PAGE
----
Derrick Dunn

Derrick Dunn

King On Screen is an insightful look at the master of horror

Legendary author Stephen King gets his flowers from director Daphné Baiwir in King on Screen from Dark Star Pictures. In 1975 a filmmaker named Steven Spielberg perfected the summer blockbuster with the iconic Jaws. One year later, another Stephen would become a mainstay among moviegoers when an adaption of his first novel, Carrie, hit movie screens.

 

Over 80 films and series based on the horror books of Stephen King have been created by over 50 different directors, making him the most adapted author in the world. It’s intriguing to consider what draws filmmakers to his works, and King on Screen brings together these directors who have adapted King’s books for both the big and small Screen. Directors interviewed for the film include Frank Darabont (The Shawshank Redemption & The Green Mile), Tom Holland (The Langoliers), Mick Garris (The Stand & Sleepwalkers), and Taylor Hackford (Dolores Claiborne).

 

King On Screen begins with a framing device in the first fifteen minutes. A fictional reporter takes us on a journey through a small town setting reminiscent of many of King’s works. The film cleverly includes numerous references to his body of work, providing an enjoyable experience for fans who can spot them all. Frankly, I wouldn’t have minded seeing this idea explored more in another project.

 

Even if you’re not a fan of horror, it’s probable that you’ve watched a King adaptation on Screen, particularly one of the dramatic movies directed by Darabont or the classic coming-of-age film, Stand By Me. When I was growing up, my mother was a big Stephen King fan, so I recall watching Cat’s Eye and Silver Bullet during the early days of HBO, seeing Misery in the cinema, and asking to stay up late to finish The Tommyknockers and It on ABC.

 

Daphné Baiwir’s documentary is commendable for its unwavering focus on the themes that pervade King’s work. These themes encompass the loss of innocence, familial discord, the eternal battle between good and evil, substance abuse, and the darkness lurking within people and places. The film suggests that King’s relatable writing style, which hinges on small-town horror, is the reason for his immense popularity. Moreover, King never belittles his readership, which adds to his appeal.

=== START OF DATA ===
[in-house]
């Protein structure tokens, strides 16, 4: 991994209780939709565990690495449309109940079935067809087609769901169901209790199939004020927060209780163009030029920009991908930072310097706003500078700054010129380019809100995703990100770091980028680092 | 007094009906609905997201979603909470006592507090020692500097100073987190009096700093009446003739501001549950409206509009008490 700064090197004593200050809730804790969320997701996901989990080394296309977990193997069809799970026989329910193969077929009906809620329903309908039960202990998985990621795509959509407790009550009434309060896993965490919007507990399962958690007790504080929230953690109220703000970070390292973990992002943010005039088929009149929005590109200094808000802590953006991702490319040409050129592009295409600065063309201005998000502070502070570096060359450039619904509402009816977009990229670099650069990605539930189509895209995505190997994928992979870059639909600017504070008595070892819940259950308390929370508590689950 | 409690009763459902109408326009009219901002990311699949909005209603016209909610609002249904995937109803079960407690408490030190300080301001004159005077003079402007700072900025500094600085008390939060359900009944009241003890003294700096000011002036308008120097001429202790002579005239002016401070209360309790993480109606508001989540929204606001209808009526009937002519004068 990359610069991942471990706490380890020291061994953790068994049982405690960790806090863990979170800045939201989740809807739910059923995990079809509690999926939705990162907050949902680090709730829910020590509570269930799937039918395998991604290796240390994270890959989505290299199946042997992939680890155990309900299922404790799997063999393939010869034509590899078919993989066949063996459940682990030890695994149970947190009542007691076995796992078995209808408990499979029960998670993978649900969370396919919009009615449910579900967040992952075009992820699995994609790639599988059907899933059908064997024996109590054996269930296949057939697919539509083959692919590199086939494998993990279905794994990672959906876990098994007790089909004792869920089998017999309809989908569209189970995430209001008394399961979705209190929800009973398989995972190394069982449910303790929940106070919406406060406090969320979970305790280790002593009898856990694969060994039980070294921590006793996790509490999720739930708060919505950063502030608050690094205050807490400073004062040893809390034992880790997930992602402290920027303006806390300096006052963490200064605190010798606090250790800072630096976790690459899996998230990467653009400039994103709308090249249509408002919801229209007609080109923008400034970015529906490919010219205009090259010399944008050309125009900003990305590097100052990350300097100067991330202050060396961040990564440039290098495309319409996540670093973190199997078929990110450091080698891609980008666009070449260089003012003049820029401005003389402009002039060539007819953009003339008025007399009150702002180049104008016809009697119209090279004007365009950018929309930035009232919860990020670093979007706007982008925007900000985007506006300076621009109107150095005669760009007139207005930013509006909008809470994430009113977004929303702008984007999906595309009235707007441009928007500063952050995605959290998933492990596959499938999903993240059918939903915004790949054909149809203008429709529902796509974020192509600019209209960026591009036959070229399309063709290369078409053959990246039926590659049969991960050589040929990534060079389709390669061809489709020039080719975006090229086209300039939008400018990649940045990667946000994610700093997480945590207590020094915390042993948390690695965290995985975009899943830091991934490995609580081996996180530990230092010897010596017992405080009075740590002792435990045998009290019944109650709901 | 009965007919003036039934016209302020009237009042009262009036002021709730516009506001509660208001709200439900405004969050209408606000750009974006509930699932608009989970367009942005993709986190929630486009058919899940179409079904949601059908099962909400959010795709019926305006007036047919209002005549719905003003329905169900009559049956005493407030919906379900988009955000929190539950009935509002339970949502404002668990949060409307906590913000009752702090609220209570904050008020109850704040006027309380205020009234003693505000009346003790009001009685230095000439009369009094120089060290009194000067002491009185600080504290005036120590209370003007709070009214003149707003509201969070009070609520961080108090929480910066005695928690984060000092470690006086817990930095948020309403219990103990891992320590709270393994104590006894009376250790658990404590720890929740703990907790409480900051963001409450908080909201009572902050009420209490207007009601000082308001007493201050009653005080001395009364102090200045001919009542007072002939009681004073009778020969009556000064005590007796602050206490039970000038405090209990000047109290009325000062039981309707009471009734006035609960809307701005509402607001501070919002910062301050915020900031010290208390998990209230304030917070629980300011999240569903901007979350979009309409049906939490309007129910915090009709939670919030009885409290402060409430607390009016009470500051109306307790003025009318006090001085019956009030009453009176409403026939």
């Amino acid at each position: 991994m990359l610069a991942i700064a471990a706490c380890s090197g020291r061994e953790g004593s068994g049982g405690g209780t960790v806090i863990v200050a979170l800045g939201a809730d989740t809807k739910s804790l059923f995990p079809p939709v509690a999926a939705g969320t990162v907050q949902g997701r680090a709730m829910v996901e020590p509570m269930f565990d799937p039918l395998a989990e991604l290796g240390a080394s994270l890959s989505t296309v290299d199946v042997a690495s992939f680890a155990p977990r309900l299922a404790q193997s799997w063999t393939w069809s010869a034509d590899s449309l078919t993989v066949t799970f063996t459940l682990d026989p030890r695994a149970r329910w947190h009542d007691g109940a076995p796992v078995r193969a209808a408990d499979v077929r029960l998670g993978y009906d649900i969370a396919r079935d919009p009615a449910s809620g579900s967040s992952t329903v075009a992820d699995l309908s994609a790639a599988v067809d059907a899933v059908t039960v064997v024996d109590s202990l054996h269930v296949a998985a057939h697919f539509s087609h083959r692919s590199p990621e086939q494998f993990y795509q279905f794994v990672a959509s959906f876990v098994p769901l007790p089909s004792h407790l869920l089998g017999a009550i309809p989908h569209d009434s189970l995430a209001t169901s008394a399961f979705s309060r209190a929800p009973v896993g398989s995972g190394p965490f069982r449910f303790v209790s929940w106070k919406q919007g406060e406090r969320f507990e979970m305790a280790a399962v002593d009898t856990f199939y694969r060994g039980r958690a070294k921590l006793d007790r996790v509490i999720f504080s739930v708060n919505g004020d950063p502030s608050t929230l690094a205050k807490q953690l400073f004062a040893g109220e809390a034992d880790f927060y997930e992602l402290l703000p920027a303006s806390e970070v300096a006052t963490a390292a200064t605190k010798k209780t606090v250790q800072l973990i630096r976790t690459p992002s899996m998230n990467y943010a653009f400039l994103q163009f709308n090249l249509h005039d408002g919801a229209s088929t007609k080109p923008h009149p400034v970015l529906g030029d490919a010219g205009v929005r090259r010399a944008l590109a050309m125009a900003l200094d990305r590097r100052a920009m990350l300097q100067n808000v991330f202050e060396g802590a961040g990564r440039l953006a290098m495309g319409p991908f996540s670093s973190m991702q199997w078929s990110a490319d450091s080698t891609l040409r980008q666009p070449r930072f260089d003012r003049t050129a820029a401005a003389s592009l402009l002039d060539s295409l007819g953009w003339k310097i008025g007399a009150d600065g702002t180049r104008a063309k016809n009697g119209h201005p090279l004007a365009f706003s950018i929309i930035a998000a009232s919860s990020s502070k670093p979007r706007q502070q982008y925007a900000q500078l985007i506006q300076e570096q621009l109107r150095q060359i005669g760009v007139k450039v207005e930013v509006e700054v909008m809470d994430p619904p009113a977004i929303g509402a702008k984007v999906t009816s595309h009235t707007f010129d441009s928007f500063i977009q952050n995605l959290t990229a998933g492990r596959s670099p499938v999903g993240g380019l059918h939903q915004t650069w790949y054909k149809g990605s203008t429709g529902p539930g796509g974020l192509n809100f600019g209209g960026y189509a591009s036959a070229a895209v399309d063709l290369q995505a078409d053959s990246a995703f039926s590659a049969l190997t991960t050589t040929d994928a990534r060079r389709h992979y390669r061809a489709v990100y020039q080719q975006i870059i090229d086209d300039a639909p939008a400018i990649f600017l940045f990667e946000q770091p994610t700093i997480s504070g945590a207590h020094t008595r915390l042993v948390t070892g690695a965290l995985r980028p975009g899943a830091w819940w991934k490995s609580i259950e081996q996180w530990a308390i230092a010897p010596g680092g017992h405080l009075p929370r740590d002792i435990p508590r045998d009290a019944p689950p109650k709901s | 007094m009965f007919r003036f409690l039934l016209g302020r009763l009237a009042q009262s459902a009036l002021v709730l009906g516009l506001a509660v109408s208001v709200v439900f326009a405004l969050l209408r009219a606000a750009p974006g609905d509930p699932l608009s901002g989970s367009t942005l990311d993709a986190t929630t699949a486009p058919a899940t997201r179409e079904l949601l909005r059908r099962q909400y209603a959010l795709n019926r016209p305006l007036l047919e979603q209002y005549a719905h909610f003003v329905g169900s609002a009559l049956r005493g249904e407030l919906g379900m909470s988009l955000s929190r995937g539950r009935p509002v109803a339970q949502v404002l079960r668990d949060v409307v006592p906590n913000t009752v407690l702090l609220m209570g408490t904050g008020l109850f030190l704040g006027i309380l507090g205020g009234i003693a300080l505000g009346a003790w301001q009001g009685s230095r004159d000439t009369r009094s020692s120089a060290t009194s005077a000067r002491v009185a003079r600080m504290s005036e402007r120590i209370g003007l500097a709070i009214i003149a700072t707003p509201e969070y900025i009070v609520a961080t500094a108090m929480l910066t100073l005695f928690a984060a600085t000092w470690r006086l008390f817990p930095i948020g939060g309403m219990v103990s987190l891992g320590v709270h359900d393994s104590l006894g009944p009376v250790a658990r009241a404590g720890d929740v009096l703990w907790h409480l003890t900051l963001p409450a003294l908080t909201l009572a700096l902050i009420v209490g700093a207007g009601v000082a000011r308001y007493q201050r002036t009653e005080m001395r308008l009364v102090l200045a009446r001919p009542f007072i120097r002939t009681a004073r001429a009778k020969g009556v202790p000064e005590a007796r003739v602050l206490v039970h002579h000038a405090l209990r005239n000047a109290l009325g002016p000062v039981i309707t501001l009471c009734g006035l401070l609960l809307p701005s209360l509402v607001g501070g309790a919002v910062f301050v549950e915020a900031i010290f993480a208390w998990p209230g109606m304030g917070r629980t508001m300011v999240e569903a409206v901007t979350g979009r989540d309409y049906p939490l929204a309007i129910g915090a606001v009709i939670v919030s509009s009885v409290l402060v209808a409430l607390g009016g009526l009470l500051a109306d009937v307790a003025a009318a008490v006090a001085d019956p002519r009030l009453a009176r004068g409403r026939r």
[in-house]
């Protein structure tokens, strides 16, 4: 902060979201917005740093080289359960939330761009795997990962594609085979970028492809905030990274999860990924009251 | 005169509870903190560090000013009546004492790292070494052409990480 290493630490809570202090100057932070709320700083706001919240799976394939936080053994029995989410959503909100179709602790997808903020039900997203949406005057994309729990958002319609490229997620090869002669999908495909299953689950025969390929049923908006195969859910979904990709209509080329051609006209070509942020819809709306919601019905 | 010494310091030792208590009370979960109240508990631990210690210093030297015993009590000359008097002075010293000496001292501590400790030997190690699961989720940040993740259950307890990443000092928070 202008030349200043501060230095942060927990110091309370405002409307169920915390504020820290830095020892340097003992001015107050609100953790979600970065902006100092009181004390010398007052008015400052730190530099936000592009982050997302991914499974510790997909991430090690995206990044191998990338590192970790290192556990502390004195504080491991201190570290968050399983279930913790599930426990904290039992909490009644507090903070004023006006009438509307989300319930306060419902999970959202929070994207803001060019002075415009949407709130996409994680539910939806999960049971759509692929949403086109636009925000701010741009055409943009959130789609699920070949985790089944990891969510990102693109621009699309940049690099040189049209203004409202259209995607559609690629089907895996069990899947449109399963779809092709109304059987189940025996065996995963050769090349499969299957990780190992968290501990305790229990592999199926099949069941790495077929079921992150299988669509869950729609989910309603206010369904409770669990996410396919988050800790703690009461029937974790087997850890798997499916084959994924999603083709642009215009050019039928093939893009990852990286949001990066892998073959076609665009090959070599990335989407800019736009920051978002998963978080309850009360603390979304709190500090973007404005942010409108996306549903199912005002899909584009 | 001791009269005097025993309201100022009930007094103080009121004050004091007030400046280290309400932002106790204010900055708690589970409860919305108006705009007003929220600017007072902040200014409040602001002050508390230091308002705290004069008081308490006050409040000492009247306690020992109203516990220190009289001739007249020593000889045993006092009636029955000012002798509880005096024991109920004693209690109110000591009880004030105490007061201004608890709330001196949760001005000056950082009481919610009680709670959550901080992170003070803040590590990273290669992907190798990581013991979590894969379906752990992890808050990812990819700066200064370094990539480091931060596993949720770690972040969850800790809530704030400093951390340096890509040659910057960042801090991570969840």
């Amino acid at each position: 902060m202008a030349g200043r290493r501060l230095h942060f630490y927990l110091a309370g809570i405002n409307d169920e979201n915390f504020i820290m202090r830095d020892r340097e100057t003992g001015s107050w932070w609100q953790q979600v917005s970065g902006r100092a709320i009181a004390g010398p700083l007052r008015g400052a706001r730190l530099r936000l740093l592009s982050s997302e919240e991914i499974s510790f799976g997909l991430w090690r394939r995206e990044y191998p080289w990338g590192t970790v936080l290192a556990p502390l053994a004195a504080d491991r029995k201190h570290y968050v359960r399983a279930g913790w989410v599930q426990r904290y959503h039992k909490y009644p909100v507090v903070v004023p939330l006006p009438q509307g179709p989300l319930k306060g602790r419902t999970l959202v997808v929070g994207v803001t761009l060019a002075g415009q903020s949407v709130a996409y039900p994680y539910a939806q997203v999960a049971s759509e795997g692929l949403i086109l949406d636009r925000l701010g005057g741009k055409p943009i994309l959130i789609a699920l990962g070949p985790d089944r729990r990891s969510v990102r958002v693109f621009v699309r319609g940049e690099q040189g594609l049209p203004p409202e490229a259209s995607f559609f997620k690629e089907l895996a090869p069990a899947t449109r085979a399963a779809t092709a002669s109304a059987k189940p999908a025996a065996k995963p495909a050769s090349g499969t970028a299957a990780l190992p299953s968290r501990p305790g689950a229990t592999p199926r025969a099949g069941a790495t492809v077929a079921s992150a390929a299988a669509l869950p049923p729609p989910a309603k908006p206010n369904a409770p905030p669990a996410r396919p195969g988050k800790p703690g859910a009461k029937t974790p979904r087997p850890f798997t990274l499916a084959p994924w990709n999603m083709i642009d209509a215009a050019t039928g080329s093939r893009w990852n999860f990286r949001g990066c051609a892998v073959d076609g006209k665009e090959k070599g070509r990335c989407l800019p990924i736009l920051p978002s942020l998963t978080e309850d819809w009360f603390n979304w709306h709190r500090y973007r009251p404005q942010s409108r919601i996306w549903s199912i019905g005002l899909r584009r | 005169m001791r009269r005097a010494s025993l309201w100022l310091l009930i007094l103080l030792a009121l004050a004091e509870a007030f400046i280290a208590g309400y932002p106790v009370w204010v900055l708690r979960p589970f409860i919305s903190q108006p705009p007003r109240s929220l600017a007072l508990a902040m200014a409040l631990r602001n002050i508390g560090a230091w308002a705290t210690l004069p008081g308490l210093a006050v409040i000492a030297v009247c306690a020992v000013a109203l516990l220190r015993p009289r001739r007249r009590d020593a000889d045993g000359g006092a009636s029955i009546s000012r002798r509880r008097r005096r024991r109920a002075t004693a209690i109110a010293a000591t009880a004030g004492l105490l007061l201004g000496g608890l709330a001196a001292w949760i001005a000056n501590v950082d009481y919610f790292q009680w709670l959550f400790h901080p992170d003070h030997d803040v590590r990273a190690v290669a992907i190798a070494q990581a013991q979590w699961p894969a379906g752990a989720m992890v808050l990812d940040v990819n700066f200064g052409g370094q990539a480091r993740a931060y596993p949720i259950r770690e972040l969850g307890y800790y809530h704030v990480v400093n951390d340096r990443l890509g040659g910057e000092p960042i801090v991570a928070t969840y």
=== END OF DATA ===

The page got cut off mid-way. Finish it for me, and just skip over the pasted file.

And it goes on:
As a film enthusiast, it was a delight to listen to numerous directors recount their experiences working on film adaptations of King’s works. One interesting detail shared by Frank Darabont was that Tom Cruise was initially considered for the lead role in The Shawshank Redemption. Still, he declined the offer as he didn’t want Darabont to control the movie completely.

 

Overall, King on Screen is an enjoyable documentary, but I have some grievances. Sans archive footage, we don’t hear from King himself. In addition, I would have liked to hear from the directors whose films received a negative reception and where they felt they went wrong. Finally, the doc has a short runtime, and die-hard fans may want more.

 

Nonetheless, King on Screen is an engaging and informative documentary that caters to a broad audience, including those who may not be familiar with the works of Stephen King.

 

Final Grade: B+

 

King On Screen is IN THEATERS Friday, August 11, 2023. It then arrives ON DEMAND AND BLU-RAY, Friday, September 8, 2023

Movie Clappers

More reviews to explorer

Facebook
Twitter
LinkedIn

A beloved background character takes center stage in Snoopy Presents: Welcome Home Franklin

Apple TV+ keeps Charles Schultz’s legacy alive in the latest special, Snoopy Presents: Welcome Home Franklin. Raymond S. Persi directed the film, and the script was written by Robb Armstrong, Bryan Schultz, Craig Schultz, and Cornelius Uliano. An origin story of Peanuts’ most beloved characters, the film follows a boy named Franklin and his approach to making new friends.

Kings From Queens validates there is none higher than RUN DMC

Esteemed documentary filmmaker Kirk Fraser utilizes his talents to give flowers to one of Hip Hop’s iconic groups in Kings From Queens: The RUN DMC Story. The tripartite series presents a narrative previously untold about RUN DMC, arguably the most pivotal rap ensemble in music history. Joseph “Rev Run” Simmons, Darryl “DMC” McDaniels, and Jason “Jam Master Jay” Mizell came together on the unassuming streets of Hollis, Queens, before evolving into celebrated bastions of hip-hop culture—a genre once dismissed by critics as merely transitory.

Ted is a hilarious prequel series

Comedic television writer Seth MacFarlane brings one of his screen creations to the small screen in the prequel series Ted. The show is set in 1993; after the first film’s opening sequence and following a linear plot, the series depicts the early life of a sentient teddy bear toy named Ted, who lives with John Bennett (Max Burkholder) and his family in Massachusetts. John’s family members include his dad, Matt (Scott Grimes), mom, Susan (Alana Ubach), and cousin, Blaire (Giorgia Whigham). In the past, MacFarlane has mentioned that he’s always seen the character of Ted as one that’s character-based as opposed to premise-based, so there are numerous angles that he could have taken.

King On Screen is an insightful look at the master of horror

King On Screen is an insightful look at the master of horror